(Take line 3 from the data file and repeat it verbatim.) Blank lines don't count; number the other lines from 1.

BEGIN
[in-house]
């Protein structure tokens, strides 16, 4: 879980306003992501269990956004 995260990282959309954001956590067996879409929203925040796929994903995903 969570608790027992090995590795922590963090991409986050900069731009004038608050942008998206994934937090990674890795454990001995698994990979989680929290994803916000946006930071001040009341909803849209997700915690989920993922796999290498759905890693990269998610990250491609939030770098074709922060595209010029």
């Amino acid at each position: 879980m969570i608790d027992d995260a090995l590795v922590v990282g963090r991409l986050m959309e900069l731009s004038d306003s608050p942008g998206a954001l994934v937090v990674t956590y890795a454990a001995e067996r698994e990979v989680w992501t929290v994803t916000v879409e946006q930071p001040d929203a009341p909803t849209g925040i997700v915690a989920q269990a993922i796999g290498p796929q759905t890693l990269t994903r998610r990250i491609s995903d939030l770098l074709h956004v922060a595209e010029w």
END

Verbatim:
């Amino acid at each position: 879980m969570i608790d027992d995260a090995l590795v922590v990282g963090r991409l986050m959309e900069l731009s004038d306003s608050p942008g998206a954001l994934v937090v990674t956590y890795a454990a001995e067996r698994e990979v989680w992501t929290v994803t916000v879409e946006q930071p001040d929203a009341p909803t849209g925040i997700v915690a989920q269990a993922i796999g290498p796929q759905t890693l990269t994903r998610r990250i491609s995903d939030l770098l074709h956004v922060a595209e010029w």